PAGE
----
This last week of protests have been a surprise to some of the newcomers to Panama. Nothing has changed from my perspective. In the nine years I have lived here, there have been multiple protests. Some are protests for valid reasons. Some are politically motivated. Some are instigated from countries like Venezuela. All can be dangerous to innocent bystanders.
No matter the reason, protests are a major nuisance to everyone. When I know of a potential protest, I avoid the area at all costs. If you watched the news this week, you saw stores being looted, car windows being broken, and for all practical purposes Panama City was shut down. If you get too close, you may wind up with your car pelted by rocks, hammers or worse. By the way, your insurance is probably not going to cover the damage.
The son of the patient in the Regional Hospital had to pay $60 to get from Albrook to Tocuman, a normal $30 ride. His cab driver had to go well out of his way to avoid the blocked streets. When he got to his hotel, the man that opened the door said, “todo es loco hoy”.
No one is going to learn of these disturbances by reading International Living. That publication will tell you that life is more tranquil, prices are lower, healthcare is great, food is abundant and you are missing the opportunity of a lifetime if you don’t check it out. I don’t remember seeing anything on CNN about these protests. You had to be here to know the impact.
Tom McCormack has three containers in Colon waiting to be transported to David. While he waits to transport them he is being charged a fine each day for not moving them. The sole purpose of these containers is to benefit the needy in Chiriquí.
You may be reading this thinking, well maybe I should consider Costa Rica instead. Think again. You may not have to put up with protests, but you will have other negatives that will outweigh protests. Crime is much higher. Costs are out of sight.
Lilliam’s sister just moved back to Costa Rica from the U.S. While she was visiting Lilliam, she bought several staples to take home with her. One was a couple cans of Wizard room spray. She said the cost in the U.S. was 99 cents. It was $1.80 here and it is over $8 in Costa Rica. Many, who live in Costa Rica, come to Panama to shop at PriceSmart.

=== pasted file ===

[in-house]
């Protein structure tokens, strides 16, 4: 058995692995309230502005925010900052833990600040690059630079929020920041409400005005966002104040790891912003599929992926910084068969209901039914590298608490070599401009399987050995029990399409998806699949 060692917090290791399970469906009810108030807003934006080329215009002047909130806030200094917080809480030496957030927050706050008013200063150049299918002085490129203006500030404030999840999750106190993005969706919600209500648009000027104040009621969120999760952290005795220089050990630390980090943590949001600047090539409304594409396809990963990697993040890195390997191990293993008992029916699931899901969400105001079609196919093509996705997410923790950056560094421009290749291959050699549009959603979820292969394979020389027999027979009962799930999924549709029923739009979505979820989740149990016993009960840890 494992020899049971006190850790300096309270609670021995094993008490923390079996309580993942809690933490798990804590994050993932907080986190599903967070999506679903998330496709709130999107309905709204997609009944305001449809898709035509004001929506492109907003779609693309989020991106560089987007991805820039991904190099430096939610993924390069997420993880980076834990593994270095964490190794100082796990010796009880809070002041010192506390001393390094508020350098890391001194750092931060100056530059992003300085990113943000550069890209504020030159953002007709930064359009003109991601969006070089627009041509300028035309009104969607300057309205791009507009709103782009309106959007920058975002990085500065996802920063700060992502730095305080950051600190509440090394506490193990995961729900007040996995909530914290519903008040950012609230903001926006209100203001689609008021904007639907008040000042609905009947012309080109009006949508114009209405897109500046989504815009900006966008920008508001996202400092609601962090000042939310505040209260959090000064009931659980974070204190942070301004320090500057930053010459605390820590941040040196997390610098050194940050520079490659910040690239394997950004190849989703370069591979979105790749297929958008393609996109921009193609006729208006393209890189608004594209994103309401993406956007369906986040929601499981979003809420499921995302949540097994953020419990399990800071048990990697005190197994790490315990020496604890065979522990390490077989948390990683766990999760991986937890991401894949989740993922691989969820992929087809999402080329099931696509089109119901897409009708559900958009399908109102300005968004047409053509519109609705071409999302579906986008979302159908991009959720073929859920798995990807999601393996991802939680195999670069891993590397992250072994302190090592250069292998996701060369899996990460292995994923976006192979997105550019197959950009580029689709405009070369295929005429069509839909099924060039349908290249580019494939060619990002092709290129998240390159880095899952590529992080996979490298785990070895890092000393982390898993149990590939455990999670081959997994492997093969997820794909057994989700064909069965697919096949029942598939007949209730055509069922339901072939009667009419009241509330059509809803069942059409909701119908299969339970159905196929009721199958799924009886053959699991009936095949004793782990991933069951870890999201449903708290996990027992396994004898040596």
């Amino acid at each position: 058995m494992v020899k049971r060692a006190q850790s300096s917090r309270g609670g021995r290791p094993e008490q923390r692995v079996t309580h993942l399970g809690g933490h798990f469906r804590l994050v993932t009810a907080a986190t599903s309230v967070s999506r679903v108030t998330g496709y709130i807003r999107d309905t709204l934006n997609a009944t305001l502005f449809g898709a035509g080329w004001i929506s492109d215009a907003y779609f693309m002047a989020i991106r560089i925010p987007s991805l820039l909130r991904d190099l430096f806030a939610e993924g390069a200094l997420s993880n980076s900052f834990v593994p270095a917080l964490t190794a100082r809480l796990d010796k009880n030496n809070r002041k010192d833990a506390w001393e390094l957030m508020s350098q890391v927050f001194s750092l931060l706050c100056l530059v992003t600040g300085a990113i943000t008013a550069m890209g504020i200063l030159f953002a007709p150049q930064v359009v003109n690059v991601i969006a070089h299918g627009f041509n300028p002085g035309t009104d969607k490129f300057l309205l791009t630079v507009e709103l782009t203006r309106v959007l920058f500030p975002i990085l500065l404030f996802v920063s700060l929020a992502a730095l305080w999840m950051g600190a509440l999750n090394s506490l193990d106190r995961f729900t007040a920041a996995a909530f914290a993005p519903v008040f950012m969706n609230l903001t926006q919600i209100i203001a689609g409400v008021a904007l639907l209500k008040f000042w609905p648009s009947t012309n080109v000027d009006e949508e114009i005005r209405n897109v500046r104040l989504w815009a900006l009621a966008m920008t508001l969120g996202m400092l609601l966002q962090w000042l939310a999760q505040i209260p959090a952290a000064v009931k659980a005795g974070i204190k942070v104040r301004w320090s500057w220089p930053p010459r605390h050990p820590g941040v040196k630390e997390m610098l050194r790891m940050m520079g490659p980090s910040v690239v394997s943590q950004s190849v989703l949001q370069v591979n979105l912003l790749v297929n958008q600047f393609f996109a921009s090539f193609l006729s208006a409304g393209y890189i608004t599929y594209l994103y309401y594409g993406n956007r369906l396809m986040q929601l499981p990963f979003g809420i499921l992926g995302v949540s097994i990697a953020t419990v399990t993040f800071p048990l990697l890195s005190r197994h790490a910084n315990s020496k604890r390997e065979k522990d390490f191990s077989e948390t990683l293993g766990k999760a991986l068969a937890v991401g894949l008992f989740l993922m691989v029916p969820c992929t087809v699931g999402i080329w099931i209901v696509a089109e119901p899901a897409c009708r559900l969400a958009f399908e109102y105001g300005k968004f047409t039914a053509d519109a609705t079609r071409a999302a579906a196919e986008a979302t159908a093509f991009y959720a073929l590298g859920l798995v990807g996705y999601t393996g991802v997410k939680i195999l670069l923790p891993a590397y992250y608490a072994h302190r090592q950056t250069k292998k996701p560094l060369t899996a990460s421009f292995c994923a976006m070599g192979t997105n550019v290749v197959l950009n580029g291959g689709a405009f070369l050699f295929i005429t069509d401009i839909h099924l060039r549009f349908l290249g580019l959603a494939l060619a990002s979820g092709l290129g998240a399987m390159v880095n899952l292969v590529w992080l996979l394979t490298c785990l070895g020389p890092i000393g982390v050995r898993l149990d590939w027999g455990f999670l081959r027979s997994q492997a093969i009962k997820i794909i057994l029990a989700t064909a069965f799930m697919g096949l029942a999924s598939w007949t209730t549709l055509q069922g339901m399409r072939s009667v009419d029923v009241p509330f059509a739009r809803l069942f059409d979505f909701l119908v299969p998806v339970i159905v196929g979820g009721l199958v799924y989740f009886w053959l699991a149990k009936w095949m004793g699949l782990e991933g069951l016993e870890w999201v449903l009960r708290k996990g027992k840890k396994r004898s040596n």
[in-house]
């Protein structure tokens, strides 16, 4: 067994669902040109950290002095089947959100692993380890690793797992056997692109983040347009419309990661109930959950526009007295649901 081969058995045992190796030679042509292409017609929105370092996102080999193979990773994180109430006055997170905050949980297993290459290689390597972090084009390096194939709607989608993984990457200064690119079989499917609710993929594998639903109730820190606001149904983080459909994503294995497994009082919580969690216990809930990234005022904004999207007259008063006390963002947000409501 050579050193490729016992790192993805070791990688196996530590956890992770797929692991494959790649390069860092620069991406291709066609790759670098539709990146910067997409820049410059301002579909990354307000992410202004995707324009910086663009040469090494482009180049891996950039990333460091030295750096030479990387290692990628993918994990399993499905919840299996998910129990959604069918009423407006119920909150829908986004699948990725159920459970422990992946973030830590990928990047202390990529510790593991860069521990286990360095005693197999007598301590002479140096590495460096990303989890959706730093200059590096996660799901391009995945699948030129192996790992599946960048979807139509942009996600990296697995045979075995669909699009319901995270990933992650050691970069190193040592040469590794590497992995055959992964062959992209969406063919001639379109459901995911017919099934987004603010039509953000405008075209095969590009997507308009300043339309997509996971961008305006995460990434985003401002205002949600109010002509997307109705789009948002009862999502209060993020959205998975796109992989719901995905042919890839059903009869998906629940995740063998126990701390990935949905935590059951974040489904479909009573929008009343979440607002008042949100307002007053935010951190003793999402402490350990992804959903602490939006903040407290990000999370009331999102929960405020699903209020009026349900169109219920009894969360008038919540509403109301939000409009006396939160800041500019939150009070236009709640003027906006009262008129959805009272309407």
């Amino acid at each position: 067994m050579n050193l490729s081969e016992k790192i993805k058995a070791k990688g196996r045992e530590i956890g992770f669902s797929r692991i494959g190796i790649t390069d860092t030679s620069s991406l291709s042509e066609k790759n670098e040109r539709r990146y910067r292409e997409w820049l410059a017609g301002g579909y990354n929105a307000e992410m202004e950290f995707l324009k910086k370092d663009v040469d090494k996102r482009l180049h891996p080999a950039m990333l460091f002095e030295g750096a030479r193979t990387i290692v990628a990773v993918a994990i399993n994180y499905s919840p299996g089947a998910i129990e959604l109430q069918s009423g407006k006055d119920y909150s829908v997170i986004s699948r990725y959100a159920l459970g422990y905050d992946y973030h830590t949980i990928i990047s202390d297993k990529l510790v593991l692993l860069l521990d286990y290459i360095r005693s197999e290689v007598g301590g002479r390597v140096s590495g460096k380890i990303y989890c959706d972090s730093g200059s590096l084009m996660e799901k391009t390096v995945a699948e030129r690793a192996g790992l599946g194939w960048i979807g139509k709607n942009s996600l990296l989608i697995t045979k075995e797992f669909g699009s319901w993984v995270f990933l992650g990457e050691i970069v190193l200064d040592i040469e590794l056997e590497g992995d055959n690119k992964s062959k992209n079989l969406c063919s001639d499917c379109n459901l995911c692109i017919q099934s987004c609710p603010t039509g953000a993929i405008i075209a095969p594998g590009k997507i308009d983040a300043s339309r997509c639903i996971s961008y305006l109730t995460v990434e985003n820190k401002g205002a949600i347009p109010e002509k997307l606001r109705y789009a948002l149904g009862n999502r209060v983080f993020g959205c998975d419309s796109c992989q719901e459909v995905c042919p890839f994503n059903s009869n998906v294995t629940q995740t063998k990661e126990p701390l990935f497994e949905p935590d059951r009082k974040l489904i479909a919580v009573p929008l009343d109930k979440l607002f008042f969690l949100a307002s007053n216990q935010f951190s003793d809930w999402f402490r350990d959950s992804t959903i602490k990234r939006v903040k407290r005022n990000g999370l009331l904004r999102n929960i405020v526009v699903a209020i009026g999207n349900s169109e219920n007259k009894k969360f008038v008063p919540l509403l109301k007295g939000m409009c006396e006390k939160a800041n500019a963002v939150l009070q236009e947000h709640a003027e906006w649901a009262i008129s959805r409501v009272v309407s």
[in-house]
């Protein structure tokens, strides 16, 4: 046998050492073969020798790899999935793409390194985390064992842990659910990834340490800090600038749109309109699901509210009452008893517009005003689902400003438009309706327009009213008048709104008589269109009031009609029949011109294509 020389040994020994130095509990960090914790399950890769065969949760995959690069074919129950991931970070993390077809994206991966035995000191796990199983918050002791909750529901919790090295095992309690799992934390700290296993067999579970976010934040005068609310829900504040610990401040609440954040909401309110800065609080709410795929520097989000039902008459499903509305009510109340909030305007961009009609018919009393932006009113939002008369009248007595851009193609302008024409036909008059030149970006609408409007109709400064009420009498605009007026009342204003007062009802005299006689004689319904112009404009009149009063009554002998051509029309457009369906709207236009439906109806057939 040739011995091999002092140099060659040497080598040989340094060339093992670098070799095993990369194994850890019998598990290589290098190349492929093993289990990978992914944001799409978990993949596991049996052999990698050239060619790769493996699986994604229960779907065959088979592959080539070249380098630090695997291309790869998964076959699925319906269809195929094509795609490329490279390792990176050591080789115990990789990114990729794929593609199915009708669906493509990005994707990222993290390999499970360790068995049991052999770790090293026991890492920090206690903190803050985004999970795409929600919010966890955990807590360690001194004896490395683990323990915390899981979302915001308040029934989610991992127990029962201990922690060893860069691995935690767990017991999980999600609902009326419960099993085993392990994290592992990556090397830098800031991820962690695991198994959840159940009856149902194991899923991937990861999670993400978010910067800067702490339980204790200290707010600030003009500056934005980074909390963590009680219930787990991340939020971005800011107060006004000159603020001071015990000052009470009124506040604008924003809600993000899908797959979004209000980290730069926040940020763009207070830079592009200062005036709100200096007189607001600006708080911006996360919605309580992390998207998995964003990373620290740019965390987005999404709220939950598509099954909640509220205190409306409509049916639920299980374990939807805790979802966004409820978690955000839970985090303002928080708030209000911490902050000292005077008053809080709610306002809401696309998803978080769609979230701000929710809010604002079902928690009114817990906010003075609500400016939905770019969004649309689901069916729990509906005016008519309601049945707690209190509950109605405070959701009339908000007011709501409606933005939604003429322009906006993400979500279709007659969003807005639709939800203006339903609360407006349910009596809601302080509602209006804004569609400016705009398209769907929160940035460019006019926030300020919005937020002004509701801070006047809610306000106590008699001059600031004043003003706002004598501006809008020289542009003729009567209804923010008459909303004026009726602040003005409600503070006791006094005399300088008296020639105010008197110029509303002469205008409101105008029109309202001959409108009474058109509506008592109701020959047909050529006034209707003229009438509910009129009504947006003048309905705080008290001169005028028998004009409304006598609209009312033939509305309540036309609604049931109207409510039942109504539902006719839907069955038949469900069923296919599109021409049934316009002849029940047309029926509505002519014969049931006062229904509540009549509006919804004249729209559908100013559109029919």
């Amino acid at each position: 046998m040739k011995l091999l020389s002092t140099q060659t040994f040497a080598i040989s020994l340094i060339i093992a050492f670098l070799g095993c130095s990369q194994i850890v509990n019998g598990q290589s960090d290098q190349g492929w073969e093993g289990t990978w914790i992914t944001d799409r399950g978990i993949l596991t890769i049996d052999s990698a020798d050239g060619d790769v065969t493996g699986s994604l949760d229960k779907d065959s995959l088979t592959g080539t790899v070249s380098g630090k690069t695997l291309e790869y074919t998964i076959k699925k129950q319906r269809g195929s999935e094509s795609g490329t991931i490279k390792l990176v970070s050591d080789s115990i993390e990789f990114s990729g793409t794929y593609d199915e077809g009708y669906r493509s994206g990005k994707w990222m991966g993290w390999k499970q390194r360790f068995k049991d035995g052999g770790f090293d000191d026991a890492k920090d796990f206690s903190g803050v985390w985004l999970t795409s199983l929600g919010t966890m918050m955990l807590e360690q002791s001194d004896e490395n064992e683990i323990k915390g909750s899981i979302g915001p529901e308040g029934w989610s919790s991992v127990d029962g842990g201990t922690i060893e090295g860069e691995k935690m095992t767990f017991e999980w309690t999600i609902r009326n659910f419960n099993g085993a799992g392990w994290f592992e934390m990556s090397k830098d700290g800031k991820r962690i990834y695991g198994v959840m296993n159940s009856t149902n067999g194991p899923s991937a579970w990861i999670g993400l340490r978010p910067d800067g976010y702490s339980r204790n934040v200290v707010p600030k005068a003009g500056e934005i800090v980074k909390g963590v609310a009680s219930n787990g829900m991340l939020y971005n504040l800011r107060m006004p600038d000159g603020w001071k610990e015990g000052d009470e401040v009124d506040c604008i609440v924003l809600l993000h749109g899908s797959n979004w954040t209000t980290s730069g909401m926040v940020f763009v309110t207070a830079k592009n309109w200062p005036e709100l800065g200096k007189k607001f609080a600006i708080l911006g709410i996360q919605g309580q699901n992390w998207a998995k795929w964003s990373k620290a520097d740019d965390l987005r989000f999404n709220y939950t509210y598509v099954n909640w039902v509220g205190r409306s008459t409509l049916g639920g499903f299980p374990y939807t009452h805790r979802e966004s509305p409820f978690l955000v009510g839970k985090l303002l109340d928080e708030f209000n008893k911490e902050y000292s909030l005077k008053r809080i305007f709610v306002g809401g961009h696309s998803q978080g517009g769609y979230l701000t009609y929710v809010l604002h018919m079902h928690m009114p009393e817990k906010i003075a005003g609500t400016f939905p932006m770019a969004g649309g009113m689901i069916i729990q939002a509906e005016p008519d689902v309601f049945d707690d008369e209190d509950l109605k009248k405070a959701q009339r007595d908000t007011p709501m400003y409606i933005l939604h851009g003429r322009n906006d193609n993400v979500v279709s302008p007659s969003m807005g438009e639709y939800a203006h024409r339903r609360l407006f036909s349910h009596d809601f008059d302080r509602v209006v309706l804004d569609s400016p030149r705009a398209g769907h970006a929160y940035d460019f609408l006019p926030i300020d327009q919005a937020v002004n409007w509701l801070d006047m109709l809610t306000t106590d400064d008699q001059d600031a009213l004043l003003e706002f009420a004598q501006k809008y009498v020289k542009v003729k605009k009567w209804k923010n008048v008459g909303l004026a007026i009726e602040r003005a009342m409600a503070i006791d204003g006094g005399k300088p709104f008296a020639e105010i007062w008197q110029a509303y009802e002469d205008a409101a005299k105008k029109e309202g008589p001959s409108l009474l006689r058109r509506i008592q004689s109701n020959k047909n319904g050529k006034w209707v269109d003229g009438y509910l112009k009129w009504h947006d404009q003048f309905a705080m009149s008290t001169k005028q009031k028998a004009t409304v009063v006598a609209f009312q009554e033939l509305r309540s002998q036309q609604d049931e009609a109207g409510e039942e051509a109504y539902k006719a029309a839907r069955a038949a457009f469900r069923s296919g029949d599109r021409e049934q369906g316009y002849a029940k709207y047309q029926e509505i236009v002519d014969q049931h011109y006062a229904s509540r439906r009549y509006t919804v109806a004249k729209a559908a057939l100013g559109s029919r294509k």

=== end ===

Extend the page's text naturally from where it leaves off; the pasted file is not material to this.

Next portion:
The money in Costa Rica is Colons. However, most things you buy will be in dollars. Each time you convert money, you lose.
When you consider moving, it is wise to try before you buy. I tell everyone to live in Panama six months before making any decision to move here. Some people don’t like the rainy season and some don’t like the dry season. Some wind up not liking anything about Panama.
Live where you think you are going to move and experience what it is like. Deal with the bureaucracy. Experience the culture differences. I hope you have brushed up on your Spanish or at least plan on learning Spanish. Make a thorough examination of your healthcare options. Walk the aisles of the super markets. Go through the major building supply stores and compare prices and quality.
Make a list of what you require to be happy. Don’t leave anything out and be honest with yourself. Don’t just make a decision based on what you think the cost of living will be. Experience it. Don’t move because you are looking at the negatives of where you currently live. Remember, the grass always appears greener……….
Many think they will come here and live a life of luxury and have a maid and gardener because labor is cheap. The hourly cost of a maid or gardener may be reasonable. However, you have to factor in the increased risk of being robbed. Maybe not by the maid or gardener, but they have friends, and cousins and what you have will be known by all.